The latest surge of Covid-19 cases in the U.K. is giving rise to growing optimism among doctors and scientists that the highly transmissible Delta variant of the coronavirus can be held at bay with high levels of vaccination and public caution.
Although caseloads are now ticking higher after Prime Minister Boris Johnsondropped almost all public-health restrictions in mid July, hospital admissions have been falling and deaths are a fraction of the level seen in earlier phases of the pandemic, according to the latest official data through early August.
The U.K. experienced a wave of Delta-driven infections earlier than other Western nations and has achieved broader vaccine coverage than many of its peers, including the U.S., making it a test case for how well the shots can push Covid-19 into the background alongside other common respiratory ailments. The government also publishes significant amounts of data that allow the course of the pandemic to be closely tracked.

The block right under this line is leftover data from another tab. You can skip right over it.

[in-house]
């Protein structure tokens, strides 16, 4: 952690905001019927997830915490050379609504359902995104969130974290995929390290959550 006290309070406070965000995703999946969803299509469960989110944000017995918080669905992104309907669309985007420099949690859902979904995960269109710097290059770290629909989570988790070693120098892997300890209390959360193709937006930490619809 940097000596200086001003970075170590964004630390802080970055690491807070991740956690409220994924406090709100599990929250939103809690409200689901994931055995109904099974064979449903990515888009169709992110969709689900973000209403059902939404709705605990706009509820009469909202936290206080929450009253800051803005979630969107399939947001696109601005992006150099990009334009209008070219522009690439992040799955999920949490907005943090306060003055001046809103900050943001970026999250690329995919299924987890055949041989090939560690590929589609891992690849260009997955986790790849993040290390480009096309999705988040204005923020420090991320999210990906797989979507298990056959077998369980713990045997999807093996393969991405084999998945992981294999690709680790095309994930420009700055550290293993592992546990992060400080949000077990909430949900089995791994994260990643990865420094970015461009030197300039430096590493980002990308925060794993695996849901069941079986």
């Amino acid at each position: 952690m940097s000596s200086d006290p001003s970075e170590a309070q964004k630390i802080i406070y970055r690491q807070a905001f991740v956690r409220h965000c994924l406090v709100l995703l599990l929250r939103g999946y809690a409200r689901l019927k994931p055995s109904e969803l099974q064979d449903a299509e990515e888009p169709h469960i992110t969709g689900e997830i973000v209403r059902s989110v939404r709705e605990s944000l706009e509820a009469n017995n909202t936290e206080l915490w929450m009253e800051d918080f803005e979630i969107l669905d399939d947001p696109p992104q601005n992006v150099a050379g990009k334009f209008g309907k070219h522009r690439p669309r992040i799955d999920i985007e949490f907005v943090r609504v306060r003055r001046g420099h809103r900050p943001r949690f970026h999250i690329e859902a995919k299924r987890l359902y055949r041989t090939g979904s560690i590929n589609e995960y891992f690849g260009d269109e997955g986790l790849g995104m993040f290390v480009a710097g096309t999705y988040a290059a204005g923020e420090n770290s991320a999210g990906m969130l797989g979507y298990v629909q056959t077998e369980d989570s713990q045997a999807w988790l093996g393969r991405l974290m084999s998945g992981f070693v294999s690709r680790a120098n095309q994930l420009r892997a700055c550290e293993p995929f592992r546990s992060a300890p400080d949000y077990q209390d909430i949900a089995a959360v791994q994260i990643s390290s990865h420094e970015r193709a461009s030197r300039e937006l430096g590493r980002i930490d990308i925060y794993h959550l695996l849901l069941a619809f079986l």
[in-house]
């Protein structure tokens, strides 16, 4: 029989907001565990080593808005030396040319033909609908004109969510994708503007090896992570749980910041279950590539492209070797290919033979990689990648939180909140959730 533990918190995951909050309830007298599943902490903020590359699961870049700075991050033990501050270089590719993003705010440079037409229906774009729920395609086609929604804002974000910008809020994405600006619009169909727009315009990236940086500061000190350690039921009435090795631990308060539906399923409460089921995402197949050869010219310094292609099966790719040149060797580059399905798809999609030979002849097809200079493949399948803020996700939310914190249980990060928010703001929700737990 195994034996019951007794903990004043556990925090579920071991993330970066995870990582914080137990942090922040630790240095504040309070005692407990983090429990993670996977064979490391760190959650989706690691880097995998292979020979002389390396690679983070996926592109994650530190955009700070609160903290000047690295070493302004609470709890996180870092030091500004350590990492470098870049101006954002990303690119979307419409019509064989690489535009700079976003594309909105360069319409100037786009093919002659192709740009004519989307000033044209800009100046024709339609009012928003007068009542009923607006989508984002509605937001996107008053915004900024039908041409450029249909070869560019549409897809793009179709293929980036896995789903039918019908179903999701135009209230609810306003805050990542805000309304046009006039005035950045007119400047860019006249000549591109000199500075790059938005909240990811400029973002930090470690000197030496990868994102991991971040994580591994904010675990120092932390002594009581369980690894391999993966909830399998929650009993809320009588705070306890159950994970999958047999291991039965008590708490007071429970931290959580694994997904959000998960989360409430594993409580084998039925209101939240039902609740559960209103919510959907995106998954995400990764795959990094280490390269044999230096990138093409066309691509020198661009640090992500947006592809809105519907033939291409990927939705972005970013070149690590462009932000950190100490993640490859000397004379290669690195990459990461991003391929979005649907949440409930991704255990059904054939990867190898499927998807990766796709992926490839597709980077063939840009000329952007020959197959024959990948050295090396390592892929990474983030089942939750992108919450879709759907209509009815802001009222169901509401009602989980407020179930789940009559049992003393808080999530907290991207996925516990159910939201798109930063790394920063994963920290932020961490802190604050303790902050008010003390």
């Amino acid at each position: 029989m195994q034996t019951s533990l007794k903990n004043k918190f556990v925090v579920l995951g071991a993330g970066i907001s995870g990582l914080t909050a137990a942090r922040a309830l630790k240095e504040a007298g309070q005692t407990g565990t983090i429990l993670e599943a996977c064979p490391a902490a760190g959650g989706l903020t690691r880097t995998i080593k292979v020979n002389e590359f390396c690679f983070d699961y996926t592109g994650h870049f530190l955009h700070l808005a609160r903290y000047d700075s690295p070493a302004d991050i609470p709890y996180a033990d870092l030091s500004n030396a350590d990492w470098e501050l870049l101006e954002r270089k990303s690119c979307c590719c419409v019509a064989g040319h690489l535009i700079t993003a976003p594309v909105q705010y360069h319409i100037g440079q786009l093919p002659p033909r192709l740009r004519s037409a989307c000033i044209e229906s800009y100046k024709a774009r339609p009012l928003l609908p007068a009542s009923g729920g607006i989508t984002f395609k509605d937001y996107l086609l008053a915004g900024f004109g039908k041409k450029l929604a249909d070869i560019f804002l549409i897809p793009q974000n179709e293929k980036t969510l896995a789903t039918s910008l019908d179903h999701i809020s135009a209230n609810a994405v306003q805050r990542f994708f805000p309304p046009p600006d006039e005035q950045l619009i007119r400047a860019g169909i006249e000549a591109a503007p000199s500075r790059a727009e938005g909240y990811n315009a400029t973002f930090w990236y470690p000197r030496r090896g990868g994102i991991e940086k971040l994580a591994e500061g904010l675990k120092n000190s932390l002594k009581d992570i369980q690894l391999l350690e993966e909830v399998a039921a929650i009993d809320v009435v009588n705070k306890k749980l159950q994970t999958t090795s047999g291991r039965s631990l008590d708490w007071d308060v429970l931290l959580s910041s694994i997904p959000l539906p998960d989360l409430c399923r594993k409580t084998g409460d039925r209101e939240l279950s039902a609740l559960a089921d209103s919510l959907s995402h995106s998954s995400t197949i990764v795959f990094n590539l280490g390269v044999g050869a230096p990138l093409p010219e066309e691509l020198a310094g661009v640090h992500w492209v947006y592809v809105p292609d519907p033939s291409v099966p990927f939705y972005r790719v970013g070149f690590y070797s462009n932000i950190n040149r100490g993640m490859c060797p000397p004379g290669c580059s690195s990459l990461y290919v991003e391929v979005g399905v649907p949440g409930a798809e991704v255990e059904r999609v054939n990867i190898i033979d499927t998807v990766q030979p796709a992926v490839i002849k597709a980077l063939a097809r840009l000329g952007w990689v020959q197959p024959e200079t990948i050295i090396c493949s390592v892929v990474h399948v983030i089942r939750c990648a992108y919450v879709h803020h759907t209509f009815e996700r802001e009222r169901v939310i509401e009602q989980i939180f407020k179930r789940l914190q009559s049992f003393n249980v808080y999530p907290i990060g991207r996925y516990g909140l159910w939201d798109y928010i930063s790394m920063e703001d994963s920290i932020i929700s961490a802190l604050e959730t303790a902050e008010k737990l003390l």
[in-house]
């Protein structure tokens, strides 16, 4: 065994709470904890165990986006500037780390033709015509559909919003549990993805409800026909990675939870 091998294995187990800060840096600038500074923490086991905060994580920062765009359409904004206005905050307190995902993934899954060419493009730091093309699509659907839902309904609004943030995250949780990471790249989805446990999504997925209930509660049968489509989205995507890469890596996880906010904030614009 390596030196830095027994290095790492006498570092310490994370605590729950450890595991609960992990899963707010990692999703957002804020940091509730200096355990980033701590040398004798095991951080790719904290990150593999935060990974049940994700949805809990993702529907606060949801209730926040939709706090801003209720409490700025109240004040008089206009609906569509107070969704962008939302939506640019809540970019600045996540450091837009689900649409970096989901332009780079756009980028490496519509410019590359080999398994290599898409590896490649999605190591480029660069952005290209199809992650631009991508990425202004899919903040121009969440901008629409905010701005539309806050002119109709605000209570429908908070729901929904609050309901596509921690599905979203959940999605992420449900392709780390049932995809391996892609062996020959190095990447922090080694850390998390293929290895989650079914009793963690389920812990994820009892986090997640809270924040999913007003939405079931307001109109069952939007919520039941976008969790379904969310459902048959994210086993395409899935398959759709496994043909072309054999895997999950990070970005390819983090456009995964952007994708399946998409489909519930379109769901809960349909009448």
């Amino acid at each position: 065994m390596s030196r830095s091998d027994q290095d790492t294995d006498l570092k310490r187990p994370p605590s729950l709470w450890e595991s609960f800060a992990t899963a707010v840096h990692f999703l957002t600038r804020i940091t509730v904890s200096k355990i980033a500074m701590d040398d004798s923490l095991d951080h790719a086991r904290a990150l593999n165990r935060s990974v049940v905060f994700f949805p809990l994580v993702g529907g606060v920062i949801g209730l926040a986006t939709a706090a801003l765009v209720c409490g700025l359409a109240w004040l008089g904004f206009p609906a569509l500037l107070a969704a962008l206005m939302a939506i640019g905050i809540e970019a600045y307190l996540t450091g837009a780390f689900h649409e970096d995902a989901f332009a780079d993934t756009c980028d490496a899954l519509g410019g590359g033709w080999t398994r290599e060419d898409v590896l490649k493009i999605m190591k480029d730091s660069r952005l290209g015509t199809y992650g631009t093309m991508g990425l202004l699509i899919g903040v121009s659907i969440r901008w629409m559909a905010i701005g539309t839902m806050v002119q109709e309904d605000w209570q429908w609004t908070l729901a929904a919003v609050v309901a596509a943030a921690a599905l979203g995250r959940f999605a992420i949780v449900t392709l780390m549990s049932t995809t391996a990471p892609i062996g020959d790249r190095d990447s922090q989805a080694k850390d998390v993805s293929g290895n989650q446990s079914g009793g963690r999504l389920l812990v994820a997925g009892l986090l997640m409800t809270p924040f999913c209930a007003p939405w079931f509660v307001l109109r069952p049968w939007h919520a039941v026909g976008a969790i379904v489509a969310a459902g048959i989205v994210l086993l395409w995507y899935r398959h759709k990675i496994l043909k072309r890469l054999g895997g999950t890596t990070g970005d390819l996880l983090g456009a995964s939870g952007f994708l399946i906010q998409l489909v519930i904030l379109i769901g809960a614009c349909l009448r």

Between 90% and 94% of British adults have some degree of immunity to coronavirus from full or partial vaccination, or prior infection, the U.K. statistics office estimates, based on statistical analysis of blood samples. That is almost certainly playing a big role in keeping a lid on cases and ensuring subdued hospital admissions and deaths, say scientists, though school holidays, warm weather and other factors are also pushing against transmission.
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